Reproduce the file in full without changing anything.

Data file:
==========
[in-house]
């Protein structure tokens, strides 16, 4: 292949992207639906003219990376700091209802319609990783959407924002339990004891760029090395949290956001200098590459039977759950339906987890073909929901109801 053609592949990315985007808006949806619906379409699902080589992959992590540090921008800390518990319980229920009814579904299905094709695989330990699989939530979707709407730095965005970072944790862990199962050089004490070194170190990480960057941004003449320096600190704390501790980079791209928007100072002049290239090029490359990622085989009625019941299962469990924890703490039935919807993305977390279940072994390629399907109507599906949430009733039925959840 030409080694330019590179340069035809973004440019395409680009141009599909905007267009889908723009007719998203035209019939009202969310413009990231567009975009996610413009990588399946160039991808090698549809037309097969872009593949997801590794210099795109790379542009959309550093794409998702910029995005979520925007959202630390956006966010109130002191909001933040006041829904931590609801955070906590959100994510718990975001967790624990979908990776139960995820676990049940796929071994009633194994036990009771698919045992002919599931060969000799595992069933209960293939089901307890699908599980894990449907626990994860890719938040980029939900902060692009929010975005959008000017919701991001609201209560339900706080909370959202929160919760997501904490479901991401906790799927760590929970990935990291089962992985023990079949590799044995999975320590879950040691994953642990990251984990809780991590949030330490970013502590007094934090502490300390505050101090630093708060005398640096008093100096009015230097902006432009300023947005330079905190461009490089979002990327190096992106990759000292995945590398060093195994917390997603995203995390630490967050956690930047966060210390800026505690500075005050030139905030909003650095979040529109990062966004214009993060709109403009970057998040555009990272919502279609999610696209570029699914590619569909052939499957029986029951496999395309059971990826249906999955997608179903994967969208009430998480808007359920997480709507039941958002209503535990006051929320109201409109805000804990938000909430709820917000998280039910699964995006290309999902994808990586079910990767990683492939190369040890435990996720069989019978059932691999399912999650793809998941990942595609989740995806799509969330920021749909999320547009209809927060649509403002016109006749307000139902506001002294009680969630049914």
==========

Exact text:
[in-house]
């Protein structure tokens, strides 16, 4: 292949992207639906003219990376700091209802319609990783959407924002339990004891760029090395949290956001200098590459039977759950339906987890073909929901109801 053609592949990315985007808006949806619906379409699902080589992959992590540090921008800390518990319980229920009814579904299905094709695989330990699989939530979707709407730095965005970072944790862990199962050089004490070194170190990480960057941004003449320096600190704390501790980079791209928007100072002049290239090029490359990622085989009625019941299962469990924890703490039935919807993305977390279940072994390629399907109507599906949430009733039925959840 030409080694330019590179340069035809973004440019395409680009141009599909905007267009889908723009007719998203035209019939009202969310413009990231567009975009996610413009990588399946160039991808090698549809037309097969872009593949997801590794210099795109790379542009959309550093794409998702910029995005979520925007959202630390956006966010109130002191909001933040006041829904931590609801955070906590959100994510718990975001967790624990979908990776139960995820676990049940796929071994009633194994036990009771698919045992002919599931060969000799595992069933209960293939089901307890699908599980894990449907626990994860890719938040980029939900902060692009929010975005959008000017919701991001609201209560339900706080909370959202929160919760997501904490479901991401906790799927760590929970990935990291089962992985023990079949590799044995999975320590879950040691994953642990990251984990809780991590949030330490970013502590007094934090502490300390505050101090630093708060005398640096008093100096009015230097902006432009300023947005330079905190461009490089979002990327190096992106990759000292995945590398060093195994917390997603995203995390630490967050956690930047966060210390800026505690500075005050030139905030909003650095979040529109990062966004214009993060709109403009970057998040555009990272919502279609999610696209570029699914590619569909052939499957029986029951496999395309059971990826249906999955997608179903994967969208009430998480808007359920997480709507039941958002209503535990006051929320109201409109805000804990938000909430709820917000998280039910699964995006290309999902994808990586079910990767990683492939190369040890435990996720069989019978059932691999399912999650793809998941990942595609989740995806799509969330920021749909999320547009209809927060649509403002016109006749307000139902506001002294009680969630049914």